5. LMS vendors must provide tools to structure and deploy social learning within organizations. We need to move beyond the LMS to a Social Learning Management System.
6. Organizations must respond to the rapidly changing needs of the workplace and be able to provide just-in-time learning on a variety of platforms. Otherwise, we produce bottlenecks within the organization and put a strain on subject matter experts and managers.
7. Researchers must rigorously test social media for different types of learning, and report their findings.
8. Professional organizations must compile and share best practices within the field.
At this point, social media can easily integrate into blended learning solutions. In some specific cases, social learning can serve as the primary training delivery vehicle. Over the next few years, organizations and training professionals will become comfortable with these new tools and find consistently workable solutions.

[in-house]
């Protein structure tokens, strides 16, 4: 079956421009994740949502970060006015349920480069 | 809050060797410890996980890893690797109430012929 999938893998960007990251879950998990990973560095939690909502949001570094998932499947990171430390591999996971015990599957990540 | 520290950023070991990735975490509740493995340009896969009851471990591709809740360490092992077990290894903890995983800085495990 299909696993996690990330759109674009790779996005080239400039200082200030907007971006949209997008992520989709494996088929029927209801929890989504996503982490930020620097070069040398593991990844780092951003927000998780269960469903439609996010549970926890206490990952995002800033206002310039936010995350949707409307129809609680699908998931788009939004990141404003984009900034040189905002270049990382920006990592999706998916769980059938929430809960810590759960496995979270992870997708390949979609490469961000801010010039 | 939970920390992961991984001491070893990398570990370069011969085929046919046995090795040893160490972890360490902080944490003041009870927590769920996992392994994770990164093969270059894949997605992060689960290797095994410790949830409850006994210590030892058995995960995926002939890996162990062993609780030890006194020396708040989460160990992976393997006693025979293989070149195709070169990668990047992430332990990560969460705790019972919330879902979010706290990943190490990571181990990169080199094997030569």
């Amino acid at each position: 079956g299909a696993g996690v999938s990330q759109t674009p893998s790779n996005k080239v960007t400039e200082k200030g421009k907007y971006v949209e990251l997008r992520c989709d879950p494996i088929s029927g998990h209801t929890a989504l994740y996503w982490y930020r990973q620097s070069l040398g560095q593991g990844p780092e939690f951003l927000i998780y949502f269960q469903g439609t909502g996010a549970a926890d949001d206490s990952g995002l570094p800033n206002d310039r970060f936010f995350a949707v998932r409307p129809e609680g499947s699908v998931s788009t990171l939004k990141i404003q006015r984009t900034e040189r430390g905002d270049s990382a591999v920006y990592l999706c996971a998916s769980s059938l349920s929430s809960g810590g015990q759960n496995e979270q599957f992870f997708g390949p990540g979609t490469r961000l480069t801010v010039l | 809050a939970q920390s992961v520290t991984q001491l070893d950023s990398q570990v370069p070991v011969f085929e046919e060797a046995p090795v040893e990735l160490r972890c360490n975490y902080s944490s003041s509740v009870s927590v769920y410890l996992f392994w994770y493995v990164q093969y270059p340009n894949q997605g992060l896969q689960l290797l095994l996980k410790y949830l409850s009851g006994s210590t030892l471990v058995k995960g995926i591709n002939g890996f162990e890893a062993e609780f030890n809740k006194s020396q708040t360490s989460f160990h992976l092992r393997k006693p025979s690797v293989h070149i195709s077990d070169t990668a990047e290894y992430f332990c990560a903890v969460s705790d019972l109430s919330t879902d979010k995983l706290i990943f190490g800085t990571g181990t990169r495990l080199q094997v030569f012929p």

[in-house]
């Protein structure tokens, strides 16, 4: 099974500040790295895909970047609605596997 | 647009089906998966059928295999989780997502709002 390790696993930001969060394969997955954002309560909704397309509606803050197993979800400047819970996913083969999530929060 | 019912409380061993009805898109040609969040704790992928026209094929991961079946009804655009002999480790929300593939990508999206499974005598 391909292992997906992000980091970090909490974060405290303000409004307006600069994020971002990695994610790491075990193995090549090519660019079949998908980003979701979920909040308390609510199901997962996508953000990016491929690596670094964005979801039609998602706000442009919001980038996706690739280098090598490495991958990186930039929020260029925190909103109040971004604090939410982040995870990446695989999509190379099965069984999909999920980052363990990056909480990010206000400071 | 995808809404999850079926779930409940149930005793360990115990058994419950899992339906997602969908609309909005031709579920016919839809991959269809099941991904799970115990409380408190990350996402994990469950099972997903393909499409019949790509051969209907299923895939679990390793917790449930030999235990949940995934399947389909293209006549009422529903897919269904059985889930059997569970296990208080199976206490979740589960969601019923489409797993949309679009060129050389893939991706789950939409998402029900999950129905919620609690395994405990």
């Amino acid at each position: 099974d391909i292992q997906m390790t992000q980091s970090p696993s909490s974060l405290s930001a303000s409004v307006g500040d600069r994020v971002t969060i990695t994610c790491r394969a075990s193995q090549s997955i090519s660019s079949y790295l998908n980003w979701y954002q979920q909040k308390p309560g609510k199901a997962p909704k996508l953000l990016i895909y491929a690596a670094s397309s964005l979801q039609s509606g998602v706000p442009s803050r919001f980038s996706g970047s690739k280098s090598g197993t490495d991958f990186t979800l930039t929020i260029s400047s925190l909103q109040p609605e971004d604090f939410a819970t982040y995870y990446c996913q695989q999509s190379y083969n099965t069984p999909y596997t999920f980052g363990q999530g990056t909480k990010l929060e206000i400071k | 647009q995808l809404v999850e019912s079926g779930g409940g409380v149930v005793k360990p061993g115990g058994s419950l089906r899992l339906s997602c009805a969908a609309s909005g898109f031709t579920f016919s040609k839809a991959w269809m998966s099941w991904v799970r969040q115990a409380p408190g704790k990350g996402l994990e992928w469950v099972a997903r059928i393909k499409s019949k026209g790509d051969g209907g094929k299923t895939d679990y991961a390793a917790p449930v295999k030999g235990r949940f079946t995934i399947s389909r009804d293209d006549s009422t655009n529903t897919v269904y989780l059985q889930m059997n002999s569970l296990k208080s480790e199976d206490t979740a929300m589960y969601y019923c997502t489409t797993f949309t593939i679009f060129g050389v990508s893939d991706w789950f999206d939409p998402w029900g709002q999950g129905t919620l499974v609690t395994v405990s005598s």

In the next article, we will examine practical tips on how to leverage social media within today's blended learning initiatives.
Bill Sherman co-founded Intulogy, and serves as a managing partner. He specializes in diagnostics and analysis, in projects ranging from needs analysis studies for the state of Alaska, curriculum-mapping initiatives for Fluor, and retail sales diagnostics for a vehicle manufacturer. You can contact Sherman at email@example.com.